EGU General Assembly 2020
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the Creative Commons Attribution 4.0 License.

Hotspots of Extreme Heat under Global Warming

Laura Suarez-Gutierrez, Wolfgang A. Müller, Chao Li, and Jochem Marotzke
Laura Suarez-Gutierrez et al.
  • Max Planck Institute für Meteorologie, The Ocean in the Earth System, Hamburg, Germany (

We evaluate how hotspots of different types of the most extreme summer heat change under global warming increase of up to 4°C, to determine the level of global warming that allows us to avert the risk of these hotspots considering the irreducible range of possibilities defined by well-sampled internal variability. We use large samples of low-probability extremes simulated by the 100-member Max Planck Institute Grand Ensemble (MPI-GE) for five metrics of extreme heat: maximum reachable temperatures, return periods of extreme temperatures, maximum temperature variability, sustained tropical nights, and wet bulb temperatures. At 2°C of warming, MPI-GE projects maximum summer temperatures below 50°C over most of the world. Beyond 2°C, this threshold is overshot in all continents, with projected temperatures above 60°C in hotspots such as the Arabic Peninsula. Extreme 1-in-100-years pre-industrial temperatures occur every 10-25 years already at 1.5°C of warming. At 4°C, these 1-in-100-years extremes are projected to occur every one to two years over most of the world. The range of maximum temperature variability increases by 10-50% at 2°C of warming, and by 50-100% at 4°C. Beyond 2°C, heat stress is aggravated substantially over non-adapted areas by sustained tropical night and hot and humid conditions that occur rarely in a pre-industrial climate. At 4°C of warming, tropical night hotspots spread polewards globally, and prevail for at least 95% of the summer months; whilst extreme monthly mean wet bulb temperatures beyond 26°C spread over large tropical as well as mid-latitude regions.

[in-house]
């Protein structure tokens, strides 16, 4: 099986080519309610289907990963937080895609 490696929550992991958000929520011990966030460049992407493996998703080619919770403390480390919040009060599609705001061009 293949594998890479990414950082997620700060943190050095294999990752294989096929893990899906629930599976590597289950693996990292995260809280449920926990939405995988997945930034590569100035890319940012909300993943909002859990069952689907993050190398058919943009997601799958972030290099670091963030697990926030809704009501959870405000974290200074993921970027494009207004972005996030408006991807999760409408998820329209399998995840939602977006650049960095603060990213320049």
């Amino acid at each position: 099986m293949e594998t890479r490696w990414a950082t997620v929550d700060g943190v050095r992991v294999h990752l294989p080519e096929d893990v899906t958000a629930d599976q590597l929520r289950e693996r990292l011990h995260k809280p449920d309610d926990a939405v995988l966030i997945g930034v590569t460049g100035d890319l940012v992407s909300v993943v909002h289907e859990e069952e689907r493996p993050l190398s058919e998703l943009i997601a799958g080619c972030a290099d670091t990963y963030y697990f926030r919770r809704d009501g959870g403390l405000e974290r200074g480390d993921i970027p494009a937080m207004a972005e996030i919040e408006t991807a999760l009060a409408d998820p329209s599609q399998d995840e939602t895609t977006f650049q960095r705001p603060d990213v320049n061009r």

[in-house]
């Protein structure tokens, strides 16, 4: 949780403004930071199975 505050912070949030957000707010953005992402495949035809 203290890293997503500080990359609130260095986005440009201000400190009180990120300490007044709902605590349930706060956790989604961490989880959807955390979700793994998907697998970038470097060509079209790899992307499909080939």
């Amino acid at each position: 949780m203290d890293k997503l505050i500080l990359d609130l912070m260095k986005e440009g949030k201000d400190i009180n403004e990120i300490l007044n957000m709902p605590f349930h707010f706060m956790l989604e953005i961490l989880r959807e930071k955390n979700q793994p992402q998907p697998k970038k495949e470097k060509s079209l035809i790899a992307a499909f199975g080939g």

How to cite: Suarez-Gutierrez, L., Müller, W. A., Li, C., and Marotzke, J.: Hotspots of Extreme Heat under Global Warming, EGU General Assembly 2020, Online, 4–8 May 2020, EGU2020-5192,, 2020

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Presentation version 1 – uploaded on 30 Apr 2020
  • CC1: Comment on EGU2020-5192, Ana Casanueva, 05 May 2020

    Hi Laura, thanks again for your nice presentation and for taking part this morning during the discussions. I have two more questions :)

    - In your maps in slides 4, 5, 9 are the maps showing the ensemble mean or which quantity?

    - Have you looked at the spread of your ensemble for the different indices? I found, in agreement with other studies, that heat stress is more robust in the signal than changes in maximum temperature.